Indeed, there are limitations of connecting to the internet via satellites. The service is costly, its speed is lower, and its latency is higher when compared to the internet on land. The service is less dependable as harsh weather impacts internet connectivity. But with time, more and more satellites are launched, and the service quality is thereby expected to improve. Several initiatives today directly or indirectly enhance the internet and WiFi experience in the seas. Princess Cruises MedallionNet provides lower latency and fast internet with video streaming capability by connecting to O3B (medium-earth-orbit) satellites. At the same time, Spacex’s Starlink initiative is bound to launch thousands of satellites above the land and the sea, revolutionizing internet in remote areas, including the oceans. The service quality of WiFi on cruise ships is improving and is expected to be at par with the internet on land in the coming years.
Despite the potential of increased speed and reduced price, several questions, including the ones below, remain unaddressed:
In an ideal world, we would have a solution that equally handles all mentioned problems for all types of customers equally regardless of the scale and domain of the client’s needs. But most available solutions are designed to serve specific clients and are reworked and upgraded continuously to adapt to the dynamic technological needs. While one solution may be most suitable for a single cruise ship, another may be best implemented on a fleet of multiple cruise ships owned by a single cruise line. On a positive note, we have several solutions available today that address the industry’s needs. The problem of slow connectivity is being solved by a technology solutions provider by providing justified bandwidth allocation to each user and by allowing multiple devices to share single bandwidth. Another services provider eliminates the need for on-premise wireless controller hardware to manage access points through a cloud solution centrally. Along the same lines, Hughes Systique’s Next Generation Hotspot Solution upgrades WiFi access points to Hotspot 2.0 and delivers a seamless, secure WiFi experience to customers.
There are many benefits of using Managed Wi-Fi Platforms on Cruise Ships:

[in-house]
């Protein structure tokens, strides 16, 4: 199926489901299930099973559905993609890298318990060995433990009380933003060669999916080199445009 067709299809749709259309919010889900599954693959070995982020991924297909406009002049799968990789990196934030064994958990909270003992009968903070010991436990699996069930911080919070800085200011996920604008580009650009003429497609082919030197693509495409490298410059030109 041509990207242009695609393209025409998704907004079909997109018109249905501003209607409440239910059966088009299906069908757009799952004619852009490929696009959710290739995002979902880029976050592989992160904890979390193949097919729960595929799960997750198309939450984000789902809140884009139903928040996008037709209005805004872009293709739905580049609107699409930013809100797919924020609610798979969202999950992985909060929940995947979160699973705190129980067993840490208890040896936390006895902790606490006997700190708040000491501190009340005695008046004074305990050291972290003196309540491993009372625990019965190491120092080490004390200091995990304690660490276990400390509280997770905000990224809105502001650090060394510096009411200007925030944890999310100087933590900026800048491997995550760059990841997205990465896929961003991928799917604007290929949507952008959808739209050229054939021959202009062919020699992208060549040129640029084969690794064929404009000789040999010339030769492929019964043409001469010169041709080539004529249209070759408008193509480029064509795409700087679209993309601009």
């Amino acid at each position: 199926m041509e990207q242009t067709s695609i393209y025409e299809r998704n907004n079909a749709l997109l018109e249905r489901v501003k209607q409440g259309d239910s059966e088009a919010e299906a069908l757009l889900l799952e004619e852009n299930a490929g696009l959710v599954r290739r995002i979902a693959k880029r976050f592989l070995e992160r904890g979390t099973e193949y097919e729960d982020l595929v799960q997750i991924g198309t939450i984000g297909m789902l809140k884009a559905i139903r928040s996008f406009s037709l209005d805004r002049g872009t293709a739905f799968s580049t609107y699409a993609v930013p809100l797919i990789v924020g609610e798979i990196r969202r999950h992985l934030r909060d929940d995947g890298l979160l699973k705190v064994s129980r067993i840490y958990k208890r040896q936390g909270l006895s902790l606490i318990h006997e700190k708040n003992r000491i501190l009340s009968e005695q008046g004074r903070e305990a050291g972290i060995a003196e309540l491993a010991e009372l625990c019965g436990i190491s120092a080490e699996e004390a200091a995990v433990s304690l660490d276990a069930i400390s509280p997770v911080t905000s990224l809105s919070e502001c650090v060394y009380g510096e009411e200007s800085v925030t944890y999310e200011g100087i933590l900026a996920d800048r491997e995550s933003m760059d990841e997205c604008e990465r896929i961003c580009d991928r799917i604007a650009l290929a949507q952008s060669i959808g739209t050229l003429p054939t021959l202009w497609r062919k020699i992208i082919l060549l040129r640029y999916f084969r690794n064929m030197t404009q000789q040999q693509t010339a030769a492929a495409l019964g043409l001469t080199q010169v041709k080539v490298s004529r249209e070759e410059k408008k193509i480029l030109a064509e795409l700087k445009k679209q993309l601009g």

Let us understand how Managed WiFi platforms serve their purpose through the working of HSC’s Next Generation Hotspot (NGH) Solution.
Analogous to a cellular network connection, when a new user switches on their WiFi, signs up, and connects to the Wi-Fi, HSC’s NGH Solution stores their profile. It automatically reconnects whenever the user is in any of the branches of the network, which in this case would include all the ships of the cruise line. Automatic reconnections bring seamlessness to the user’s experience, while authentication and encryption between the user’s device and the access point ensure security. NGH can also facilitate a secure partnership of the cruise line with a land-based internet service provider, benefiting both parties. Finally, NGH brings Wi-Fi Analytics, which helps cruise lines know their customers better. Thus, it helps cruise lines offer personalized recommendations that match the profile and desires of the customers, eventually leading to higher revenues and increased loyalty.
Here are some of the benefits that cruise line companies can get as well as offer to their customers by deploying NGH Solution on ships:
The past has had plenty of unfortunate incidents like MS Sea Diamond and Le Joola. However, in a future where everyone onboard a ship has instant access to reliable communication both within and beyond the ship, mishaps can be avoided, and memories can be made. If not, they can be remediated quickly.
So, the next time you are onboard a ship and begin sharing pictures of exotic cuisine with your friends and family or a pleasant morning twilight in the middle of the sea, you can appreciate the invisible satellites and complex processes and software that collectively work to make the experience possible!